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Meet the 12-Year-Old Coder Whose Weird Whales NFTs Earned More than $5 Million

BY Rupendra Brahambhatt

March 29, 2022

Benyamin Ahmed is a 12-year-old coder who doesn’t have a bank account yet but has earned over $990,000 in Ethereum by working on various crypto-projects and selling his own NFT collection Weird Whales. Moreover, the total sales of his NFT collection have surpassed $5 million, and he gets a royalty every time his NFTs are traded on the blockchain. 

However, Ahmed has no plans to cash out his earnings yet. Instead, he sees the most value in the community he’s found.

From writing code to lecturing at Oxford

This school-going NFT creator was interested in technology from an early age. He learned to code when he was only five and later started exploring NFTs and other virtual assets. In 2021, he released 3,350 pixelated whale artworks as NFTs on OpenSea under the user name Benoni. The collection named Weird Whales sold out in hours and earned him $145,000. 

The same year he also joined hands with Boring Bananas Co. and provided technical support in creating 8,888 NFTs called Non-Fungible Heroes (NFHs). These character-NFTs were created by former employees of companies like Disney and Nickelodeon, and in the future, the NFHs might also feature in video games, movies, and other media.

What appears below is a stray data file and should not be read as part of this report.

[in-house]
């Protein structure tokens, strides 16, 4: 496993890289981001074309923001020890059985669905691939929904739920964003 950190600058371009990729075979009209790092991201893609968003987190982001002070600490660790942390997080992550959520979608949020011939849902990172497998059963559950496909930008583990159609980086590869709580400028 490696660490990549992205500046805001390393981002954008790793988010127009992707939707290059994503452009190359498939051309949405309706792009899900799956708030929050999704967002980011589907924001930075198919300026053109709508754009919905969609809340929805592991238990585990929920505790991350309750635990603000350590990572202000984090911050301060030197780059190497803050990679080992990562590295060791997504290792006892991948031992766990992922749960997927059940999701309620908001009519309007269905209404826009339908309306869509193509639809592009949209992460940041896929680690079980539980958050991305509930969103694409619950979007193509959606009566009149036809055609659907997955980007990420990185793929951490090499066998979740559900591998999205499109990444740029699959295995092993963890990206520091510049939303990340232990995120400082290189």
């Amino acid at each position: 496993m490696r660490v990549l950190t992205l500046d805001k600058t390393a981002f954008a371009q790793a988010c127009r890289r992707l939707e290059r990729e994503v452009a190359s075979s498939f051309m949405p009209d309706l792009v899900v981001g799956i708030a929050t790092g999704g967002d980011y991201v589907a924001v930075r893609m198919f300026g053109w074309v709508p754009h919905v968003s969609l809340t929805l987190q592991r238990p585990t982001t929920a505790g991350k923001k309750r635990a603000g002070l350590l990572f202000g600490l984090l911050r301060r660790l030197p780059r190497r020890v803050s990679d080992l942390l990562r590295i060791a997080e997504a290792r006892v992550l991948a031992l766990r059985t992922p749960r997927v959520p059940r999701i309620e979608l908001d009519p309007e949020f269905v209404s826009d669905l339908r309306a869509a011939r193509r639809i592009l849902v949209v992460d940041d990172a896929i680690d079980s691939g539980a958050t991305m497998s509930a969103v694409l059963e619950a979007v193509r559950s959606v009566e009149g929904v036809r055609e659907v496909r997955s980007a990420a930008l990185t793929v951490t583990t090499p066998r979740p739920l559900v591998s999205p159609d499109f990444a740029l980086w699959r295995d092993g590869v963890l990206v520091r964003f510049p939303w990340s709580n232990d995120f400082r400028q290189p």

FMNFT, NON-FUNGIBLE HEROES/OPENSEA

In an interview with CNBC, Ahmed said, “We’re building something that we believe is going to have the potential to disrupt the entire media and entertainment industry,” he added further that NFHs could be “the first NFT project to make it to a theater near you.”

In December 2021, CrptOx, a crypto society at the University of Oxford that aims to promote the interest of blockchain industry professionals, invited Ahmed to give a lecture on NFTs at Pembroke College. Twelve-year-old Ahmed is the youngest person to lecture at Pembroke to this date. 

What do NFTs mean for Benyamin other than a digital asset?

When asked if his friends are aware of his interest in NFTs Ahmed told Metro.co.uk, “my friends at school know what I do, and they have congratulated me. Although I don’t think everyone really understands it. But lots of people now know my story and it makes me happy to see that lots of people are learning about NFTs because of me.”

Ahmed also believes that instead of spending his big earnings from NFTs, he would like to gain skills and experience by spending more time doing projects. He claims that though he has received impressive monetary benefits while working in the NFT space, the most valuable part is not the money but the support he gets from communities like NFH.

“This is key for all successful NFT projects, crypto is quite often seen as an exclusive club for coders and traders. However, this creative and highly educational aspect of communities is being completely overlooked,” said Ahmed to CNBC. 

He thinks NFT technology will be successful because it’s easily accessible and provides equal opportunities to everyone. According to Ahmed, “With digital art, it has a lot more utility and certification – I can just hop online and see where anything came from. Here, anyone can join the network – you can be a refugee or a rich person sat in your mansion and it doesn’t make a difference. Everyone has the same rights and permissions as anyone else.”

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